The Scientist

» social media

Most Recent

image: Facebook CEO’s Donation a Boon to Basic Science

Facebook CEO’s Donation a Boon to Basic Science

By | September 25, 2016

But can $3 billion dollars meet the lofty goals of the Chan Zuckerberg Initiative?

1 Comment

image: Helping Scientists Spread Their Research

Helping Scientists Spread Their Research

By | August 1, 2016

A platform called Kudos helps users disseminate—and explain—their publications for free.

0 Comments

image: Fieldwork Bloopers

Fieldwork Bloopers

By | June 21, 2016

Scenes from illustrator Jim Jourdane’s Fieldwork Fail: The Messy Side of Science

0 Comments

image: Illustrating #FieldworkFails

Illustrating #FieldworkFails

By | June 21, 2016

An artist aims to publish a collection of stories of science gone awry.

1 Comment

image: TS Picks: December 14, 2015

TS Picks: December 14, 2015

By | December 14, 2015

New PhDs boost economy; Dutch universities strike open-access deal with Elsevier; #scibucketlist

0 Comments

image: Field Bloopers

Field Bloopers

By | August 3, 2015

Scientists air their most embarrassing fieldwork flubs on Twitter.

0 Comments

image: Batch Effect Behind Species-Specific Results?

Batch Effect Behind Species-Specific Results?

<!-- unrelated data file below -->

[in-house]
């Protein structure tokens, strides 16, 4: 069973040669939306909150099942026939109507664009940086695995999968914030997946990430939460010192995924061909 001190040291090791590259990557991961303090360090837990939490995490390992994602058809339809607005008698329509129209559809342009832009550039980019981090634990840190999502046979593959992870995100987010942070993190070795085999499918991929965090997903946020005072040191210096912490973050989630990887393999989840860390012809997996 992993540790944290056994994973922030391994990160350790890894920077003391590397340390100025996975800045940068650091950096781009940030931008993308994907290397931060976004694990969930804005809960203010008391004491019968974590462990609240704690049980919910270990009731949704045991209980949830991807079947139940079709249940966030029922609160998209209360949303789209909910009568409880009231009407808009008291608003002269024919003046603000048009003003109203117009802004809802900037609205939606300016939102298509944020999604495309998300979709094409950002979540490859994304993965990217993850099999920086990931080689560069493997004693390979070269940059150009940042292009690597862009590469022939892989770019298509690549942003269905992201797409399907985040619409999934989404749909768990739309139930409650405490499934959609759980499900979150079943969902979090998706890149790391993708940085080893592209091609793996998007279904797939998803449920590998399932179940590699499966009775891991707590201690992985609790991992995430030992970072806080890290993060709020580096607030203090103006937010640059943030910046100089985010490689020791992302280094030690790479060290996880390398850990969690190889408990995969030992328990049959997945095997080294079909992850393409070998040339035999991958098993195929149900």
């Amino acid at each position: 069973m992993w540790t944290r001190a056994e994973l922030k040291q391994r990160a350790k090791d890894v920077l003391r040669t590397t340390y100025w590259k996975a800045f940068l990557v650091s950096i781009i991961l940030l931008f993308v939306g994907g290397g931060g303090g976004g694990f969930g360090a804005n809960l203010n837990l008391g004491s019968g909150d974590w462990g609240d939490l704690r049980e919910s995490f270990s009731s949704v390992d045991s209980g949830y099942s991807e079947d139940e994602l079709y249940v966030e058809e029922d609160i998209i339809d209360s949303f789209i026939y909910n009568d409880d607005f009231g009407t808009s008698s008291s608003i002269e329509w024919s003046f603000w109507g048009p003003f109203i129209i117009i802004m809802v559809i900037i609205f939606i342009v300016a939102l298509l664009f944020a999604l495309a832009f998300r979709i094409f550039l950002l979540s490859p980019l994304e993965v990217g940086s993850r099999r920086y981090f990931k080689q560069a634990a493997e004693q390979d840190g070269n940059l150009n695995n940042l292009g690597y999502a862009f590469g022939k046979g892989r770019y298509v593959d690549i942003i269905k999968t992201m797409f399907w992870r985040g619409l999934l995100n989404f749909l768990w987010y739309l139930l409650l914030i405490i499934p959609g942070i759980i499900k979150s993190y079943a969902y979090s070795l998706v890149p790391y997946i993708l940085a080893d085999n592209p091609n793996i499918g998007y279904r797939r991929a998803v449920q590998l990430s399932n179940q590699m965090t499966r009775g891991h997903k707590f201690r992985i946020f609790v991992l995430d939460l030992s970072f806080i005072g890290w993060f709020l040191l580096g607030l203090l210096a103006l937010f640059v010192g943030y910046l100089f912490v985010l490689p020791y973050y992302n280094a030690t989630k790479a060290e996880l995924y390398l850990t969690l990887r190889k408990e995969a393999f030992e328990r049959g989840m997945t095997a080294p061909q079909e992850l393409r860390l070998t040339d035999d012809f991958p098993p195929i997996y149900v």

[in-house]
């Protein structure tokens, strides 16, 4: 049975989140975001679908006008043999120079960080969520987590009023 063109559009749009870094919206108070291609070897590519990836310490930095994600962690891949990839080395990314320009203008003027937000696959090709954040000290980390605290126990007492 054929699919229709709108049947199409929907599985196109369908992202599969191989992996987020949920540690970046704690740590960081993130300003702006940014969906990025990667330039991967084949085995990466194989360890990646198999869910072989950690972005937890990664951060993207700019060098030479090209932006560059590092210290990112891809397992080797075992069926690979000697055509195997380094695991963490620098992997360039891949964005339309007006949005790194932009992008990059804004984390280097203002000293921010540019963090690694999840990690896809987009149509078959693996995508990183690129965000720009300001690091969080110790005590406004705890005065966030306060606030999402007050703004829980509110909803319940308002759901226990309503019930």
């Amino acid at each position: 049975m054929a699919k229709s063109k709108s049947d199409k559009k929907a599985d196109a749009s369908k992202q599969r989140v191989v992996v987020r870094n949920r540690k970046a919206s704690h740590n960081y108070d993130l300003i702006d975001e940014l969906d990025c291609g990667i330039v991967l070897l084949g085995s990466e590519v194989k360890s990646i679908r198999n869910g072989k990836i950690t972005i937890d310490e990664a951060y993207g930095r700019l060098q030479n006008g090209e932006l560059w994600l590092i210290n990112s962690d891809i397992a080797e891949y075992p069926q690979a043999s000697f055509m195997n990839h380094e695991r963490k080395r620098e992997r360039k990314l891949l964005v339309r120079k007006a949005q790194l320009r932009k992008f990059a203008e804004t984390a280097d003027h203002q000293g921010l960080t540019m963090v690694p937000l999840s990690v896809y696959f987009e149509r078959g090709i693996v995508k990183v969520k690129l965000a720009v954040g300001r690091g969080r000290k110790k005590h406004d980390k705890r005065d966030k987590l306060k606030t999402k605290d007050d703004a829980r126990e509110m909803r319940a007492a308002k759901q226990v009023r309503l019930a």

By | May 19, 2015

Reanalysis of Mouse ENCODE data suggests mouse and human genes are expressed in tissue-specific, rather than species-specific, patterns. 

1 Comment

image: HIV in the Internet Age

HIV in the Internet Age

By | May 1, 2015

Social networking sites may facilitate the spread of sexually transmitted disease, but these sites also serve as effective education and prevention tools.

0 Comments

image: Lab Bloopers Galore

Lab Bloopers Galore

By | April 24, 2015

Readers reveal research mishaps

1 Comment

image: Lab Bloopers

Lab Bloopers

By | April 22, 2015

Reddit users share the worst mishaps they’ve witnessed while working in the lab.

4 Comments

Popular Now

  1. Monsanto Buys Rights to CRISPR
    The Nutshell Monsanto Buys Rights to CRISPR

    The US agribusiness secures a global, nonexclusive licensing agreement from the Broad Institute to use the gene-editing technology for agricultural applications.

  2. How Plants Evolved Different Ways to Make Caffeine
  3. Thomson Reuters Predicts Nobelists
    The Nutshell Thomson Reuters Predicts Nobelists

    According to citation statistics, researchers behind programmed cell death pathways and CRISPR/Cas9 are among those in line for Nobel Prizes this year.

  4. ESP on Trial
    Foundations ESP on Trial

    In the 1930s, parapsychologist Joseph Banks Rhine aimed to use scientific methods to confirm the existence of extrasensory perception, but faced criticisms of dubious analyses and irreproducible results.

RayBiotech